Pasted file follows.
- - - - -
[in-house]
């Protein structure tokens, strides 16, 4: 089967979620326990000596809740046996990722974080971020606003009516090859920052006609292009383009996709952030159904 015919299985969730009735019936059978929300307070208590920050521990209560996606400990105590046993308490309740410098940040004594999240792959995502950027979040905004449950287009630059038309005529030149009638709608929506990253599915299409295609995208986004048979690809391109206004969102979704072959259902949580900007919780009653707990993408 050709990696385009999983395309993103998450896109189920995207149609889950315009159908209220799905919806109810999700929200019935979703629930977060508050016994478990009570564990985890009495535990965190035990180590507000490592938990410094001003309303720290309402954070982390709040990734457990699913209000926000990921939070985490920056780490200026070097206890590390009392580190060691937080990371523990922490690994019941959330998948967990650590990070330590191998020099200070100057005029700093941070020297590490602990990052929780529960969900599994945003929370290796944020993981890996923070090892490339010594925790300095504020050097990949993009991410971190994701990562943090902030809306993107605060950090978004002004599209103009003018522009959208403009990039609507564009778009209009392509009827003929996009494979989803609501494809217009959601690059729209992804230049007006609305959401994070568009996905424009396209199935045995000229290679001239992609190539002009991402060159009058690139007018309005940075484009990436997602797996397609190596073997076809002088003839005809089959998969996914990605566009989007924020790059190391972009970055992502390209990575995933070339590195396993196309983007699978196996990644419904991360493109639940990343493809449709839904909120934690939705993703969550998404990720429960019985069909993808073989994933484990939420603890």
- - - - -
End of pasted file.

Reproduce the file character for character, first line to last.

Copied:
[in-house]
């Protein structure tokens, strides 16, 4: 089967979620326990000596809740046996990722974080971020606003009516090859920052006609292009383009996709952030159904 015919299985969730009735019936059978929300307070208590920050521990209560996606400990105590046993308490309740410098940040004594999240792959995502950027979040905004449950287009630059038309005529030149009638709608929506990253599915299409295609995208986004048979690809391109206004969102979704072959259902949580900007919780009653707990993408 050709990696385009999983395309993103998450896109189920995207149609889950315009159908209220799905919806109810999700929200019935979703629930977060508050016994478990009570564990985890009495535990965190035990180590507000490592938990410094001003309303720290309402954070982390709040990734457990699913209000926000990921939070985490920056780490200026070097206890590390009392580190060691937080990371523990922490690994019941959330998948967990650590990070330590191998020099200070100057005029700093941070020297590490602990990052929780529960969900599994945003929370290796944020993981890996923070090892490339010594925790300095504020050097990949993009991410971190994701990562943090902030809306993107605060950090978004002004599209103009003018522009959208403009990039609507564009778009209009392509009827003929996009494979989803609501494809217009959601690059729209992804230049007006609305959401994070568009996905424009396209199935045995000229290679001239992609190539002009991402060159009058690139007018309005940075484009990436997602797996397609190596073997076809002088003839005809089959998969996914990605566009989007924020790059190391972009970055992502390209990575995933070339590195396993196309983007699978196996990644419904991360493109639940990343493809449709839904909120934690939705993703969550998404990720429960019985069909993808073989994933484990939420603890």